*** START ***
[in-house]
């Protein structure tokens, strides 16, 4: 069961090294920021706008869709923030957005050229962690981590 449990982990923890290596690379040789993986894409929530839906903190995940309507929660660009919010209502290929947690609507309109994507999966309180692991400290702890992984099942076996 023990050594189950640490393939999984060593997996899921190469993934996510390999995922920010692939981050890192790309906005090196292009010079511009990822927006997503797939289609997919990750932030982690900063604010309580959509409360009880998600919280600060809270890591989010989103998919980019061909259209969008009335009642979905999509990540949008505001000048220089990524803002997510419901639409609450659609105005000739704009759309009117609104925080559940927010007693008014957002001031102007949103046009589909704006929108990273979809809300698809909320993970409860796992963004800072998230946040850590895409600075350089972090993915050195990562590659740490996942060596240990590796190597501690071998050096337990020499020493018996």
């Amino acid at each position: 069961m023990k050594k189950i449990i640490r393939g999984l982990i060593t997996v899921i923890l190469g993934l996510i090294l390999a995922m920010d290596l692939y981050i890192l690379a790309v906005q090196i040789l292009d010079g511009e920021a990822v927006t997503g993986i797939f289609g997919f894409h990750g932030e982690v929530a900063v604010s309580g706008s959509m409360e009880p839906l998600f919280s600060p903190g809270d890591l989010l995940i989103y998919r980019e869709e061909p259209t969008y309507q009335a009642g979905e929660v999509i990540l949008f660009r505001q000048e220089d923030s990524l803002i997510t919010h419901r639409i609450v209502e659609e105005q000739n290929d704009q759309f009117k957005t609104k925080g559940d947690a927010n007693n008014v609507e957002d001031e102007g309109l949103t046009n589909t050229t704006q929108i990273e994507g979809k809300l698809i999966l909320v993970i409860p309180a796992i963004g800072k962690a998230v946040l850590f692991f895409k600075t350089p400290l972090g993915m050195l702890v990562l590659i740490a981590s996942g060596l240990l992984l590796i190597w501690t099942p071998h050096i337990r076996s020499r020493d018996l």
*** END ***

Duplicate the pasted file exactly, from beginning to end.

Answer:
[in-house]
């Protein structure tokens, strides 16, 4: 069961090294920021706008869709923030957005050229962690981590 449990982990923890290596690379040789993986894409929530839906903190995940309507929660660009919010209502290929947690609507309109994507999966309180692991400290702890992984099942076996 023990050594189950640490393939999984060593997996899921190469993934996510390999995922920010692939981050890192790309906005090196292009010079511009990822927006997503797939289609997919990750932030982690900063604010309580959509409360009880998600919280600060809270890591989010989103998919980019061909259209969008009335009642979905999509990540949008505001000048220089990524803002997510419901639409609450659609105005000739704009759309009117609104925080559940927010007693008014957002001031102007949103046009589909704006929108990273979809809300698809909320993970409860796992963004800072998230946040850590895409600075350089972090993915050195990562590659740490996942060596240990590796190597501690071998050096337990020499020493018996």
């Amino acid at each position: 069961m023990k050594k189950i449990i640490r393939g999984l982990i060593t997996v899921i923890l190469g993934l996510i090294l390999a995922m920010d290596l692939y981050i890192l690379a790309v906005q090196i040789l292009d010079g511009e920021a990822v927006t997503g993986i797939f289609g997919f894409h990750g932030e982690v929530a900063v604010s309580g706008s959509m409360e009880p839906l998600f919280s600060p903190g809270d890591l989010l995940i989103y998919r980019e869709e061909p259209t969008y309507q009335a009642g979905e929660v999509i990540l949008f660009r505001q000048e220089d923030s990524l803002i997510t919010h419901r639409i609450v209502e659609e105005q000739n290929d704009q759309f009117k957005t609104k925080g559940d947690a927010n007693n008014v609507e957002d001031e102007g309109l949103t046009n589909t050229t704006q929108i990273e994507g979809k809300l698809i999966l909320v993970i409860p309180a796992i963004g800072k962690a998230v946040l850590f692991f895409k600075t350089p400290l972090g993915m050195l702890v990562l590659i740490a981590s996942g060596l240990l992984l590796i190597w501690t099942p071998h050096i337990r076996s020499r020493d018996l």